Govt Forces Advancing in Khan al-Shih Pocket in Western Ghouta

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The Syrian army and the National Defense Forces have made a rapid push in the Western Ghouta region of Rif Damascus province, attacking Jabhat Fatah al-Sham (formerly Jabhat al-Nusra, the Syrian al-Qaeda branch) and its allies in the Khan al-Shih pocket.

According to pro-government sources, government forces successfully seized a number of building blocks and reached the so-called “Palaces Area” of Khan al-Shih. If the army and the NDF are able to push a bit further and secure the previous gains, they will be able to tighten the Khan al-Shih pocket further and to set a foothold for the full-liberation of this important militant-controlled town in Western Ghouta.

Govt Forces Advancing in Khan al-Shih Pocket in Western Ghouta

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  • Aquartertoseven

    Goddamn the SAA moves slowly on besieged areas! First East and now Western Ghouta, who’s in charge of these areas, Liwa Al Turtles?

    • Jasminko Grdic

      what do you mean slowly… Now when it comes to area where are houses then you need to do it house by house. if not you can lose 10-20 mann in one strike.

      • Aquartertoseven

        You say that as if they’re in the city, when they’ve been battle for square metres of general land for months!

        • John Whitehot

          no need to recklessly advance into pockets. They already divided the main one in two portions, they could stay like this for months.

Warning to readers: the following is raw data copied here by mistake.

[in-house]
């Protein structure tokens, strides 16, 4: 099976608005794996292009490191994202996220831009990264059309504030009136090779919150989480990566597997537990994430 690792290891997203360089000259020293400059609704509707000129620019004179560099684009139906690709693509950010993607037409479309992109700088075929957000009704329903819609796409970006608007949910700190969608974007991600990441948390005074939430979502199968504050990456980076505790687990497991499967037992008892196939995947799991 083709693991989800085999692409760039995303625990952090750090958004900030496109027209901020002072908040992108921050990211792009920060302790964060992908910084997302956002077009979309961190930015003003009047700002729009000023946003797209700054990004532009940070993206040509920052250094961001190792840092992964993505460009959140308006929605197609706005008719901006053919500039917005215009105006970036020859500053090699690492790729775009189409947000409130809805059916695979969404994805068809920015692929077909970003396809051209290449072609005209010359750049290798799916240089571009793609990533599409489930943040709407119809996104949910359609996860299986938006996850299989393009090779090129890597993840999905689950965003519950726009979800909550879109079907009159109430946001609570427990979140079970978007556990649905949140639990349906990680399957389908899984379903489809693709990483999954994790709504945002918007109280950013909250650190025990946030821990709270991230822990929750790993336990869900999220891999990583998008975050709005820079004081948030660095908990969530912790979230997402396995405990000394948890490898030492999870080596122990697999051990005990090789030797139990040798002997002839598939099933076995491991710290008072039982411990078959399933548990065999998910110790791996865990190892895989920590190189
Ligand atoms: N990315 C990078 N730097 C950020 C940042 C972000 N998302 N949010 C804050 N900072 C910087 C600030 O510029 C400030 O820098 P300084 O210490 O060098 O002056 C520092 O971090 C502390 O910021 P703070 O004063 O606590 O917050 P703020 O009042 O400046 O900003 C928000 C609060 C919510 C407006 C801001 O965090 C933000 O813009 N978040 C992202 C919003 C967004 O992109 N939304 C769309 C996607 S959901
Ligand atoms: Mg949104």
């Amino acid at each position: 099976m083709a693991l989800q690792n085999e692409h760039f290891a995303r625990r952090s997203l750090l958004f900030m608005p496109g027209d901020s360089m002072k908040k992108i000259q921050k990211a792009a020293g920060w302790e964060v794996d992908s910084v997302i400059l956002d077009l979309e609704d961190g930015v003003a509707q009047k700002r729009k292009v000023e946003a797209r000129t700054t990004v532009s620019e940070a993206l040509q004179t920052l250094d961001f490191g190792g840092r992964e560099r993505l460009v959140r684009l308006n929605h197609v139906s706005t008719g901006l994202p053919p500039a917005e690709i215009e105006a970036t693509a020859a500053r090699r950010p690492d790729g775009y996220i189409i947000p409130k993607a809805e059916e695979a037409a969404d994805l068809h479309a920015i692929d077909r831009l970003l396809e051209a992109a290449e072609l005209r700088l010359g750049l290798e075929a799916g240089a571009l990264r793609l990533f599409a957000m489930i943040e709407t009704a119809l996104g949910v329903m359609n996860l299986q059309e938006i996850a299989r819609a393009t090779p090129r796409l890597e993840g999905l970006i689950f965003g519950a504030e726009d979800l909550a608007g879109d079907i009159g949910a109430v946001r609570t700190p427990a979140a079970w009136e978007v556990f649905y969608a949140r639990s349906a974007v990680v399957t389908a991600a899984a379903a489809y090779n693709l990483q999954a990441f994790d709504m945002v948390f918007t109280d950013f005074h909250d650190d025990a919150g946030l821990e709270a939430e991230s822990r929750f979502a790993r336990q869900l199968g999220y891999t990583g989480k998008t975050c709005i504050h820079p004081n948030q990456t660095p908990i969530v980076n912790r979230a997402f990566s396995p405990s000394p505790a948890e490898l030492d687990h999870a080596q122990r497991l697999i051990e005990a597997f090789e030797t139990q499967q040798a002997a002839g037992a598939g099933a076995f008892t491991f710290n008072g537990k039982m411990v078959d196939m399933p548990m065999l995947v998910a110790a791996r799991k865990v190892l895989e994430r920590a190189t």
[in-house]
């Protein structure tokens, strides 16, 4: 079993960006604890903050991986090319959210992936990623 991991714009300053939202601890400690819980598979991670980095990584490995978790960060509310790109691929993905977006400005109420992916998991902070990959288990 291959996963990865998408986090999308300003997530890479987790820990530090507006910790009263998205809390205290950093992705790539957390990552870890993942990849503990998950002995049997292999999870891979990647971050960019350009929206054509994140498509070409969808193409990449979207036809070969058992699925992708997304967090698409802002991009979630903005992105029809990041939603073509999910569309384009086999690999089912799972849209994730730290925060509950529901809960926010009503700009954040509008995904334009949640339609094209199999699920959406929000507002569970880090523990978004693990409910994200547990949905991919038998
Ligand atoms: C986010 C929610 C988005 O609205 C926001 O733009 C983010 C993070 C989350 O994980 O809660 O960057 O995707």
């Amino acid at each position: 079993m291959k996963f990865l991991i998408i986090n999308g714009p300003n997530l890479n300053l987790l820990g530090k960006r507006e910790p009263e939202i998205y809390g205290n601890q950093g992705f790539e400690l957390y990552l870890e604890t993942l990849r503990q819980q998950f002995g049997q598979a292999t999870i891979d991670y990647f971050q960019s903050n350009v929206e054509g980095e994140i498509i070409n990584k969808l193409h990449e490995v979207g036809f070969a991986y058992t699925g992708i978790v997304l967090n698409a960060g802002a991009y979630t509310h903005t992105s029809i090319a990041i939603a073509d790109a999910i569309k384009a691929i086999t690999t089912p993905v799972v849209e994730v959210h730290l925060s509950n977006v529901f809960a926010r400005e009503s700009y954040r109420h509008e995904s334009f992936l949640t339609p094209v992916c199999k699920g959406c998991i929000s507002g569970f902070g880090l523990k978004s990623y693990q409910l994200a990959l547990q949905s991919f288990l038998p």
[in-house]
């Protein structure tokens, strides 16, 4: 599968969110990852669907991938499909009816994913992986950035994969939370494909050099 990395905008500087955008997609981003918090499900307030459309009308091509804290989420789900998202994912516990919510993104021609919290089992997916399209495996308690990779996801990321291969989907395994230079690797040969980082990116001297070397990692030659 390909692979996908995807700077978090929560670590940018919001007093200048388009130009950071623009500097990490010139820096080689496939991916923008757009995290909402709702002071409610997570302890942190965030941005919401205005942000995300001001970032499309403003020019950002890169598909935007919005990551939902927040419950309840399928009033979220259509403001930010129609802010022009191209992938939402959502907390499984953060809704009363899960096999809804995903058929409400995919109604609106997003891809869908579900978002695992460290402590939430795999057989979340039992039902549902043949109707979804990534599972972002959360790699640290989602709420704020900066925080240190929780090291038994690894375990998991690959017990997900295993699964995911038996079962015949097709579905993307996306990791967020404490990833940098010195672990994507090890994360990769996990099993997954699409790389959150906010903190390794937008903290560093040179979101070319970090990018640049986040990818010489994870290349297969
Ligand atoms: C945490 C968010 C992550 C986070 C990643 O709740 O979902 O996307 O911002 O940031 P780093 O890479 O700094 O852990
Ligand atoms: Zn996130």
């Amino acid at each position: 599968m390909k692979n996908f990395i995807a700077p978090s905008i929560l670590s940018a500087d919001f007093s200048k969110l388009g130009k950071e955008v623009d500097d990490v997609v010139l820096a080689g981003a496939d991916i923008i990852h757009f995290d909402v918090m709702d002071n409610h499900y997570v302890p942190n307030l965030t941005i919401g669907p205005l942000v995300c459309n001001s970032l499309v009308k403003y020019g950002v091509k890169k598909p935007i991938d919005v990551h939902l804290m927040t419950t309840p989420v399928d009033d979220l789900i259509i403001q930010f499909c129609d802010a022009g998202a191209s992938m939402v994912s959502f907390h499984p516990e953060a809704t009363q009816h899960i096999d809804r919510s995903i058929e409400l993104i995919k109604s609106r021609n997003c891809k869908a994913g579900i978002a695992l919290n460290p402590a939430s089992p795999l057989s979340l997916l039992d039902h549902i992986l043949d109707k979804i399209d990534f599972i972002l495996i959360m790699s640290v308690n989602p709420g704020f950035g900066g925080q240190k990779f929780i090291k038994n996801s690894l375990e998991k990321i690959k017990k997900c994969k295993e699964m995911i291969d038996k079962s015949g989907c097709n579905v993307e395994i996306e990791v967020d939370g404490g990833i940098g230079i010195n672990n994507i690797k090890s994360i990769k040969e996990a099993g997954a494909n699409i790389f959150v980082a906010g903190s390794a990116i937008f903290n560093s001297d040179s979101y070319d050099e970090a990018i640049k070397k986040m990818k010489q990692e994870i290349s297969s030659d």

• adzsiam

            Agree. The siege and battle of Aachen in 1944 is a great example of how to reduce a pocket of resistance, without sustaining too many causalities on the part of the besiegers.

  • AladeenTheGreatDictator

    The 6.2 km line is longer than the 7.1 km one……. very useful map.

    • Marek Pejović

      haha true, you’re right Admiral General!

  • Marek Pejović

    well, although it seems wierd and show of weakness, there actually might be a couple of reasons to drag on the siege.
    firstly, there is the wish to minimize civilian and soldier casualties. as it now is, civilian (if there are any) and SAA casualties are probably 0/day in West Ghouta. what’s also important is that there is no damage to buildings.
    and all the while, terrorist’s food is getting short. medicines too.
    so, maybe the reason is that they’re waiting for so long is that they are waiting for terrorists to get weaker and/or starve. after all, pockets really start looking like proper sieges lately. so if they starve or are too weak to mount serious resistance, there is less casualties and also there wouldn’t be a need so blast half a city away with tanks, artillery and rockets. one less to rebuild and residents can move in immediately after demining. win-win, and it takes just some time.

  • Roger

    I wonder how many soldiers they can move to other fronts when they take this 2 pockets.
    15 km border at pocket 1 and 25 km at pocket 2. I think much troops are needed to have no gaps in defends.

    • John Whitehot

      there are also considerations on the types and quality of the involved personnel. Keeping the pockets at their current size involves a certain quantity of units with mostly defensive equipment, while waltzing into them requires armored units, air support, more artillery and troops trained for this mission. I also believe that the “frontlines” in some areas in Syria are not impenetrable walls, especially for the ragheads trying to exit – there are signs pointing at a willingness on the government part to let militants relocate to certain provinces without fighting. The way I see it, the positives in this conduit outweigh the negatives.